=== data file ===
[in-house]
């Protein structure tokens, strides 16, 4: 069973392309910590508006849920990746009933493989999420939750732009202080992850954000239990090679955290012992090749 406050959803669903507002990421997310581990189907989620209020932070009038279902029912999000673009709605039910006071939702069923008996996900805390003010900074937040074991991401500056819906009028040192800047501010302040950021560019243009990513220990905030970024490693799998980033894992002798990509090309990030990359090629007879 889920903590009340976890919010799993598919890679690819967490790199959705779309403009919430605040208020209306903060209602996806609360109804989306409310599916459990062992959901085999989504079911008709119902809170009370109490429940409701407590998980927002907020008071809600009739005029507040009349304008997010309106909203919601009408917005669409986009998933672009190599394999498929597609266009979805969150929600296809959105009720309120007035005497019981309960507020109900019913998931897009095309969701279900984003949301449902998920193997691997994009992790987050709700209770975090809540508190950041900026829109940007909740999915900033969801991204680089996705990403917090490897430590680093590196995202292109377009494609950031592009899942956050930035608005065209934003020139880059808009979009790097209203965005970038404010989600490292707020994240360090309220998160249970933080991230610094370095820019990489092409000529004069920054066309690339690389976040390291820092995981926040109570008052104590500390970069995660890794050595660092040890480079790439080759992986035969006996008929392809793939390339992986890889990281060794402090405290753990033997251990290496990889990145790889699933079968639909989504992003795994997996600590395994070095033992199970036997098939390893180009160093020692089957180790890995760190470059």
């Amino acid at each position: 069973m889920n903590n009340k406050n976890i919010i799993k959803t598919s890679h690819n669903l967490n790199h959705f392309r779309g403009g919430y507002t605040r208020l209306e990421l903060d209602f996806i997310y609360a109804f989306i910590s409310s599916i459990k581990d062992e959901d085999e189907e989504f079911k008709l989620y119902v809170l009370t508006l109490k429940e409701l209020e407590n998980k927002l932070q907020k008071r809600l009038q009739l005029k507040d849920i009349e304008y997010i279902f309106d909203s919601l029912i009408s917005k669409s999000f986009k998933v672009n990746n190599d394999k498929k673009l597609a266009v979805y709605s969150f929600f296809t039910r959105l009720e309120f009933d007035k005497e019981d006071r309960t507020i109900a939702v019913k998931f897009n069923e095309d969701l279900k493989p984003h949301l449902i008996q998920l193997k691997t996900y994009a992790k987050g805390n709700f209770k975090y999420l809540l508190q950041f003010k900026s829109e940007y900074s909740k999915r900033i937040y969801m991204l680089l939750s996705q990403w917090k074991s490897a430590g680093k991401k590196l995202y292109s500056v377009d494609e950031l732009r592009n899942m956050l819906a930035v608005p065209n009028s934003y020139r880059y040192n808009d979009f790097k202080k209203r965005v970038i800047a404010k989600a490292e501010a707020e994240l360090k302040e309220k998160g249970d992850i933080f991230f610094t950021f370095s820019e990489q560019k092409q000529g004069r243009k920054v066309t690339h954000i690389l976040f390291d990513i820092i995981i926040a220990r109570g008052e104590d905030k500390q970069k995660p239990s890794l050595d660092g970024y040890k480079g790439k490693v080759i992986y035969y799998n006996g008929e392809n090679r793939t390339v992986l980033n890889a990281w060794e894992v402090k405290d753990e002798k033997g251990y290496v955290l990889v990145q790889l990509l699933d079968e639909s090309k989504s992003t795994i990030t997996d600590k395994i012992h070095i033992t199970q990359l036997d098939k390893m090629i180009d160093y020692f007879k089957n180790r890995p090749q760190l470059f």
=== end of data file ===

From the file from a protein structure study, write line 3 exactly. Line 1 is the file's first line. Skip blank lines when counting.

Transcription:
């Amino acid at each position: 069973m889920n903590n009340k406050n976890i919010i799993k959803t598919s890679h690819n669903l967490n790199h959705f392309r779309g403009g919430y507002t605040r208020l209306e990421l903060d209602f996806i997310y609360a109804f989306i910590s409310s599916i459990k581990d062992e959901d085999e189907e989504f079911k008709l989620y119902v809170l009370t508006l109490k429940e409701l209020e407590n998980k927002l932070q907020k008071r809600l009038q009739l005029k507040d849920i009349e304008y997010i279902f309106d909203s919601l029912i009408s917005k669409s999000f986009k998933v672009n990746n190599d394999k498929k673009l597609a266009v979805y709605s969150f929600f296809t039910r959105l009720e309120f009933d007035k005497e019981d006071r309960t507020i109900a939702v019913k998931f897009n069923e095309d969701l279900k493989p984003h949301l449902i008996q998920l193997k691997t996900y994009a992790k987050g805390n709700f209770k975090y999420l809540l508190q950041f003010k900026s829109e940007y900074s909740k999915r900033i937040y969801m991204l680089l939750s996705q990403w917090k074991s490897a430590g680093k991401k590196l995202y292109s500056v377009d494609e950031l732009r592009n899942m956050l819906a930035v608005p065209n009028s934003y020139r880059y040192n808009d979009f790097k202080k209203r965005v970038i800047a404010k989600a490292e501010a707020e994240l360090k302040e309220k998160g249970d992850i933080f991230f610094t950021f370095s820019e990489q560019k092409q000529g004069r243009k920054v066309t690339h954000i690389l976040f390291d990513i820092i995981i926040a220990r109570g008052e104590d905030k500390q970069k995660p239990s890794l050595d660092g970024y040890k480079g790439k490693v080759i992986y035969y799998n006996g008929e392809n090679r793939t390339v992986l980033n890889a990281w060794e894992v402090k405290d753990e002798k033997g251990y290496v955290l990889v990145q790889l990509l699933d079968e639909s090309k989504s992003t795994i990030t997996d600590k395994i012992h070095i033992t199970q990359l036997d098939k390893m090629i180009d160093y020692f007879k089957n180790r890995p090749q760190l470059f």